Over a century later, Euler’s number was explicitly identified. Gottfried Leibniz, a competitor of Sir Isaac Newton, discovered the constant during his work on calculus. Its first mention was recorded in a letter that Leibniz wrote to Christian Goldbach, in which he named the constant ‘b’. However, it was much later, around the 18th century, when Leonhard Euler gave the mathematical constant its modern designation ‘e’ and detailed several of its astonishing properties. Oddly enough, ‘e’ does not stand for Euler’s name, but is instead a result of his love for vowels. When Leonhard found that ‘a’ had already been taken, he couldn’t wait to jump at the next one and eagerly picked ‘e’ to represent his special discovery.

However, it’s surprising that a mathematical constant that had such a significant impact on modern mathematics was discovered at such a late stage in human civilization. In contrast, the constant (22/7) that we all affectionately call *Pi* was first discovered sometime around 550 BC!

So we have a basic idea about what ‘e’ means and where it came from, but what’s the big deal? Why is this constant supposed to revolutionize modern mathematics?

## Euler’s Identity: Properties of Euler’s Number

Euler’s number has several interesting properties that crosses the spectrum of mathematical topics. The differential of ex is ex. Its integral is simply ex + C (constant). If you took a differential of the natural logarithm of ex (ln ex) you would arrive at 1/x.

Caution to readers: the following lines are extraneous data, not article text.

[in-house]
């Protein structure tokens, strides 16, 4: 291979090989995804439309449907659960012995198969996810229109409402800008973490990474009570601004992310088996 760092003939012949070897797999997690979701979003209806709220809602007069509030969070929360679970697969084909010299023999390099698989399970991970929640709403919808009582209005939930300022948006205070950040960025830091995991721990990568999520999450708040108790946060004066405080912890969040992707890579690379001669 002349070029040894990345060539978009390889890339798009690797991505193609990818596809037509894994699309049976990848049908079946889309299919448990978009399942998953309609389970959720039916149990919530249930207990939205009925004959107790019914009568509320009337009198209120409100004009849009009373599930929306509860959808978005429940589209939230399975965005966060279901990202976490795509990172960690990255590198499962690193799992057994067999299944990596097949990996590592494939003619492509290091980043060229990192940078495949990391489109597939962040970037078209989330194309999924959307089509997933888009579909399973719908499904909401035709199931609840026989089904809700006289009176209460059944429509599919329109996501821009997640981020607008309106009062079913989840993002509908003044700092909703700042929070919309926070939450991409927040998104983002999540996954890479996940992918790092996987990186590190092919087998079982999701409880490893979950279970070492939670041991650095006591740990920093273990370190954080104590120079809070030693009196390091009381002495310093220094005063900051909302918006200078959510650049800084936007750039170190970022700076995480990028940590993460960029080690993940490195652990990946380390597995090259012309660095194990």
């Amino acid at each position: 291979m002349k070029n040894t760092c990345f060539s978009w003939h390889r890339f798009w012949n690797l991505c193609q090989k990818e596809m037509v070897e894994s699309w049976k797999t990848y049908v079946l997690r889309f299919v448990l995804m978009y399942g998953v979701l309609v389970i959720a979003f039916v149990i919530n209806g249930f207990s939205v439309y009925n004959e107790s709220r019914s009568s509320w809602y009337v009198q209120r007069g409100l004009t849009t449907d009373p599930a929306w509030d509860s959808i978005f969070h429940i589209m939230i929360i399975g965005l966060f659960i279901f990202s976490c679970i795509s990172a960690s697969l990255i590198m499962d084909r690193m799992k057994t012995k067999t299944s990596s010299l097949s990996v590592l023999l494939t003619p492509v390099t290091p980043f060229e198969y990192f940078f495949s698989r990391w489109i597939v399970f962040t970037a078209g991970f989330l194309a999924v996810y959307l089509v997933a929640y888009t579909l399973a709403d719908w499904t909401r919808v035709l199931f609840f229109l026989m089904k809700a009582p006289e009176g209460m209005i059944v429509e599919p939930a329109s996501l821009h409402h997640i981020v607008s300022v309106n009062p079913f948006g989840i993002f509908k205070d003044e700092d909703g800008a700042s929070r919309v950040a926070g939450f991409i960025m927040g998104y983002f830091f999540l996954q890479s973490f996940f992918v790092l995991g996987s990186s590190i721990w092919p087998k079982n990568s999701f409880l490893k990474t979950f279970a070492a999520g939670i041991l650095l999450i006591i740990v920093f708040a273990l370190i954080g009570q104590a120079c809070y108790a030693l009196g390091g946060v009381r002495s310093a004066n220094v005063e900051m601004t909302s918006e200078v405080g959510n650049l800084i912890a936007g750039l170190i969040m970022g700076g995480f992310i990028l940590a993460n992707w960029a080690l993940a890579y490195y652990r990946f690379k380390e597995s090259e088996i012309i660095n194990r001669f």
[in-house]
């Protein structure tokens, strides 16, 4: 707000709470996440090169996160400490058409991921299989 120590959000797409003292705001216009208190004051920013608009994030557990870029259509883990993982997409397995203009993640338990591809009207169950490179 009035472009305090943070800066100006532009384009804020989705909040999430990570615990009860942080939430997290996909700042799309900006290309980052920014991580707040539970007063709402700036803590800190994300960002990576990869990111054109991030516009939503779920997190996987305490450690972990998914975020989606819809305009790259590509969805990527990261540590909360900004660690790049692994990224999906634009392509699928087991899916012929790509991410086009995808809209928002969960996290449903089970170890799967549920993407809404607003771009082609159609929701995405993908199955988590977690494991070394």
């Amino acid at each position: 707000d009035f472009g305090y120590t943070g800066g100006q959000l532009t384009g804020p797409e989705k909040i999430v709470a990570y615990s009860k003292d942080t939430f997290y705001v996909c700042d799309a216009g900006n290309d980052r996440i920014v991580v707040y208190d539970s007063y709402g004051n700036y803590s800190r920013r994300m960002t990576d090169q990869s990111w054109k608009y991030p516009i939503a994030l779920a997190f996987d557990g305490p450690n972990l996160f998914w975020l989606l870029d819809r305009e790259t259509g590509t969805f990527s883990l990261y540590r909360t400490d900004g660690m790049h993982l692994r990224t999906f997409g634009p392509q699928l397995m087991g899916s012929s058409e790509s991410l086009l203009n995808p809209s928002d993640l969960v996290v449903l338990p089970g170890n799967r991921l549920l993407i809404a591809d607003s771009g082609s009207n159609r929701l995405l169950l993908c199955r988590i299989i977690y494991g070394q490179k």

In trigonometry, ‘e’ also helps to derive an interesting result:

eix = cos x + i sin x.

This manages to establish a relationship between two trigonometrical functions (sin and cos) and i (√-1), which is quite the feat! Moreover, if you assume that the value of x = π, the formula gives rise to yet another interesting relationship.

eiπ = cos π + i sin π

cos π = -1 and sin π = 0

Consequently, we arrive at an elegant and powerful result combining three of the most interesting variables in mathematics: ‘e’, ‘i’ and ‘π’.

eiπ = -1

This is more commonly written as:

eiπ + 1 = 0

This is popularly known as ‘Euler’s Identity’.

These identities and properties provide a useful tool for those dealing with complex analysis, such as money managers on Wall Street, computer programmers designing the next revolutionary app, or scientists at NASA planning the next mission to Mars. The implications of Euler’s number are clearly far-reaching!

While this article certainly doesn’t represent an exhaustive list of the properties and features of Euler’s number, it is a great starting point to pique your interest. Those hungry for more in-depth information can now pop over to an academic article about Euler’s number and you won’t be entirely clueless about what’s being discussed!

#### References:

- A History of Mathematics, Cambridge University Press
- University College Denver
- North Dakota State University
- University of Connecticut
- University of Utah
- Worcester Polytechnic Institute